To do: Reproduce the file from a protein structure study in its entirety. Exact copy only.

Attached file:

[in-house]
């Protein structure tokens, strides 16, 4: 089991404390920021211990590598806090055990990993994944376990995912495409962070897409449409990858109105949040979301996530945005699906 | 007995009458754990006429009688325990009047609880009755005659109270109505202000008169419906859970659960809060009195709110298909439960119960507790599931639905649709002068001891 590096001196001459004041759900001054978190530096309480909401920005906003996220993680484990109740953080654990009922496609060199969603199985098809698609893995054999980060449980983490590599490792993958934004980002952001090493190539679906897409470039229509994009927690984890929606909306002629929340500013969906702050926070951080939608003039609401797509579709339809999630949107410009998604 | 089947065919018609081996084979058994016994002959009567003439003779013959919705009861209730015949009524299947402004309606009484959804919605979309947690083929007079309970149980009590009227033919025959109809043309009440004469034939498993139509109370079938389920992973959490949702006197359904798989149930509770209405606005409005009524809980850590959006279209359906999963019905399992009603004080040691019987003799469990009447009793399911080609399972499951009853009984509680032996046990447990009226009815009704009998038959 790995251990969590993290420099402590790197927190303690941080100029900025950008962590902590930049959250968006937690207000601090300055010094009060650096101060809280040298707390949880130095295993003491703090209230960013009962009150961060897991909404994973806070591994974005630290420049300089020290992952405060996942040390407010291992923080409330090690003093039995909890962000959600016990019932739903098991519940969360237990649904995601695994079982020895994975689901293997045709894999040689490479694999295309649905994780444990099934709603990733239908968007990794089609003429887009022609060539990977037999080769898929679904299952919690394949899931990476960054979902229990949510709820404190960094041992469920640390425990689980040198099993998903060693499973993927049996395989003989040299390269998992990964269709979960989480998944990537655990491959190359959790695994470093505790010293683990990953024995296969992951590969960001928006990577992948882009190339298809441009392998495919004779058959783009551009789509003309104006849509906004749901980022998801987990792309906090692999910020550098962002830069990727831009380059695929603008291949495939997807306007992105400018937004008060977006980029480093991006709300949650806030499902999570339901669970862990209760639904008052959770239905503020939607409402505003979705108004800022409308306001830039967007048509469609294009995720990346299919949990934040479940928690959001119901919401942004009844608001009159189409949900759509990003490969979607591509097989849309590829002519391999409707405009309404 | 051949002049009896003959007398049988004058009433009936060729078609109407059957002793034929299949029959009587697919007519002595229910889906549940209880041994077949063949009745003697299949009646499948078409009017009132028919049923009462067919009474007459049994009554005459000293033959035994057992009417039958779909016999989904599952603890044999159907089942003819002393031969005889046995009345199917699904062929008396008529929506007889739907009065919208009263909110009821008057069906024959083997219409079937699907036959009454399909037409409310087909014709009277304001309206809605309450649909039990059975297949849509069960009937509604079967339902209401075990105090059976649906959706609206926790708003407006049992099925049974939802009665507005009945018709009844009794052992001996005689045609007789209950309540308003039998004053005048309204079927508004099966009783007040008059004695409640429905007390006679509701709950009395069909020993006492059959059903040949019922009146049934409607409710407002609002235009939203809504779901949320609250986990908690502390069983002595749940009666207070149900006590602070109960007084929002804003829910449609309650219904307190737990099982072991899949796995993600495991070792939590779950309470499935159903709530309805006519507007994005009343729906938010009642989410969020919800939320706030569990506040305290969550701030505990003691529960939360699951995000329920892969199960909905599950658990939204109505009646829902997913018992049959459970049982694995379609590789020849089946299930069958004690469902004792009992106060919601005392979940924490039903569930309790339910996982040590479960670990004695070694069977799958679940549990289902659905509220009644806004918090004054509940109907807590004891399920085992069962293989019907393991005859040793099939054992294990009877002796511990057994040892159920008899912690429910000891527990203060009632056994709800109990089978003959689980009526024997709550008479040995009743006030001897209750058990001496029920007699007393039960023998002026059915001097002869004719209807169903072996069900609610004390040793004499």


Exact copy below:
[in-house]
């Protein structure tokens, strides 16, 4: 089991404390920021211990590598806090055990990993994944376990995912495409962070897409449409990858109105949040979301996530945005699906 | 007995009458754990006429009688325990009047609880009755005659109270109505202000008169419906859970659960809060009195709110298909439960119960507790599931639905649709002068001891 590096001196001459004041759900001054978190530096309480909401920005906003996220993680484990109740953080654990009922496609060199969603199985098809698609893995054999980060449980983490590599490792993958934004980002952001090493190539679906897409470039229509994009927690984890929606909306002629929340500013969906702050926070951080939608003039609401797509579709339809999630949107410009998604 | 089947065919018609081996084979058994016994002959009567003439003779013959919705009861209730015949009524299947402004309606009484959804919605979309947690083929007079309970149980009590009227033919025959109809043309009440004469034939498993139509109370079938389920992973959490949702006197359904798989149930509770209405606005409005009524809980850590959006279209359906999963019905399992009603004080040691019987003799469990009447009793399911080609399972499951009853009984509680032996046990447990009226009815009704009998038959 790995251990969590993290420099402590790197927190303690941080100029900025950008962590902590930049959250968006937690207000601090300055010094009060650096101060809280040298707390949880130095295993003491703090209230960013009962009150961060897991909404994973806070591994974005630290420049300089020290992952405060996942040390407010291992923080409330090690003093039995909890962000959600016990019932739903098991519940969360237990649904995601695994079982020895994975689901293997045709894999040689490479694999295309649905994780444990099934709603990733239908968007990794089609003429887009022609060539990977037999080769898929679904299952919690394949899931990476960054979902229990949510709820404190960094041992469920640390425990689980040198099993998903060693499973993927049996395989003989040299390269998992990964269709979960989480998944990537655990491959190359959790695994470093505790010293683990990953024995296969992951590969960001928006990577992948882009190339298809441009392998495919004779058959783009551009789509003309104006849509906004749901980022998801987990792309906090692999910020550098962002830069990727831009380059695929603008291949495939997807306007992105400018937004008060977006980029480093991006709300949650806030499902999570339901669970862990209760639904008052959770239905503020939607409402505003979705108004800022409308306001830039967007048509469609294009995720990346299919949990934040479940928690959001119901919401942004009844608001009159189409949900759509990003490969979607591509097989849309590829002519391999409707405009309404 | 051949002049009896003959007398049988004058009433009936060729078609109407059957002793034929299949029959009587697919007519002595229910889906549940209880041994077949063949009745003697299949009646499948078409009017009132028919049923009462067919009474007459049994009554005459000293033959035994057992009417039958779909016999989904599952603890044999159907089942003819002393031969005889046995009345199917699904062929008396008529929506007889739907009065919208009263909110009821008057069906024959083997219409079937699907036959009454399909037409409310087909014709009277304001309206809605309450649909039990059975297949849509069960009937509604079967339902209401075990105090059976649906959706609206926790708003407006049992099925049974939802009665507005009945018709009844009794052992001996005689045609007789209950309540308003039998004053005048309204079927508004099966009783007040008059004695409640429905007390006679509701709950009395069909020993006492059959059903040949019922009146049934409607409710407002609002235009939203809504779901949320609250986990908690502390069983002595749940009666207070149900006590602070109960007084929002804003829910449609309650219904307190737990099982072991899949796995993600495991070792939590779950309470499935159903709530309805006519507007994005009343729906938010009642989410969020919800939320706030569990506040305290969550701030505990003691529960939360699951995000329920892969199960909905599950658990939204109505009646829902997913018992049959459970049982694995379609590789020849089946299930069958004690469902004792009992106060919601005392979940924490039903569930309790339910996982040590479960670990004695070694069977799958679940549990289902659905509220009644806004918090004054509940109907807590004891399920085992069962293989019907393991005859040793099939054992294990009877002796511990057994040892159920008899912690429910000891527990203060009632056994709800109990089978003959689980009526024997709550008479040995009743006030001897209750058990001496029920007699007393039960023998002026059915001097002869004719209807169903072996069900609610004390040793004499």